Advance Directives - Living Will

We were discussing advance directives that everyone should have—the Durable Power of Attorney and the Living Will. Part One described the Durable Power of Attorney. Now we are going to talk about a Living Will.

The National Institute on Aging says, “A living will records your end-of-life care wishes in case you are no longer able to speak for yourself. You might want to talk with your doctor or other health care provider before preparing a living will. That way you will have a better understanding of what types of decisions might need to be made. Make sure your doctor and family have seen your living will and understand your instructions.”

What exactly does it mean by “end-of-life care wishes?” This can be as simple as only discussing what measures can be taken to prolong your life, but could include anything you want. Do you want heroic measures taken to prolong your life? Do you want to be hooked to a respirator or other medical equipment? Do you want the family to gather around you? Do you want your dog to be with someone special? A Living Will is there to speak for you in the event you can’t.

One man in a community of a company for which I was working was unable to speak. He was at that time at the end of his life wherein he was alive, but just barely. His religious beliefs required a surrounding with candles and soft lighting. The family requested it, but the community where he was at the time didn’t want this because they thought it was a fire hazard. There wasn’t a living will, but balancing the dangers with the desires, I thought it best to allow this family that honor.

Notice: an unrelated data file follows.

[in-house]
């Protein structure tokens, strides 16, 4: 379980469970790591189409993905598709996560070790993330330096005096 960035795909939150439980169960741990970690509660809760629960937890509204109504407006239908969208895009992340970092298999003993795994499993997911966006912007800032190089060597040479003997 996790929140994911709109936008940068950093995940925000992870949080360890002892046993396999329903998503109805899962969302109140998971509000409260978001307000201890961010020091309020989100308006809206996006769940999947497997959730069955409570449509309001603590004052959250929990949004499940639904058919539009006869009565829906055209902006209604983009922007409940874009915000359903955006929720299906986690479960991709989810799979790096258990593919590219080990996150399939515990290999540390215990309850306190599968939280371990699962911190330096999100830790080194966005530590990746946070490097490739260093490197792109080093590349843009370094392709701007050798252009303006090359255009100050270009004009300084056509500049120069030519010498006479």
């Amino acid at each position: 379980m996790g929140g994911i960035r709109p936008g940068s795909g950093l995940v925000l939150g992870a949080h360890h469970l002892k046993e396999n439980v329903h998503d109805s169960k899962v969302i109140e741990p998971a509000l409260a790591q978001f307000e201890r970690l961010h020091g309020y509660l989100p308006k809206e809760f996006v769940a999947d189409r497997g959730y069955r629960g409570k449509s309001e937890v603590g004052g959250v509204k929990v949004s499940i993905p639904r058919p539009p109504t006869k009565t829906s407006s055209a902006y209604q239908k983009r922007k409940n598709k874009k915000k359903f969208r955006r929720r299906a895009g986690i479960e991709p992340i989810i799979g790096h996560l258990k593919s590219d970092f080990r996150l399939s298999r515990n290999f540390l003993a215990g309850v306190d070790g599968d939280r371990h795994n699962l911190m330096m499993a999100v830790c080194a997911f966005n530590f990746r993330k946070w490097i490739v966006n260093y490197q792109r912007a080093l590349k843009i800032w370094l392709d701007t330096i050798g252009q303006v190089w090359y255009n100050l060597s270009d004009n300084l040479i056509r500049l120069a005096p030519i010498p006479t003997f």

My own father had end of life decisions and threatened us if we countermanded any of the orders he had given. There wasn’t anything he could have done about it, but we honored his desires. Most people will, and that’s why hospitals and long-term care centers ask about living wills.

A living will is not an easy subject to talk about. Not everyone can say, “Hey, listen, if I am about to die and can’t tell you, I want you to take me to Colorado to see the Rocky Mountains one more time.” Or, “Don’t let them put any tubes in my body.” The problem occurs when someone can’t say it. You might remember the lawsuit a few years back wherein the parents wanted extraordinary measures taken to prolong the life of their daughter, but the husband wanted to allow her to die. I had a stroke a couple of years ago and couldn’t talk. If that would have persisted, some of the things I would want to say, I could not have said.

Living Wills are very personal and using a form won’t accomplish what most people would like to say. Talk to your doctor or your lawyer and tell them what you might or might not want to happen in the event you can’t say it. My kids will want me to say which one of them gets my old Martin Guitar. They will have to wait and see.

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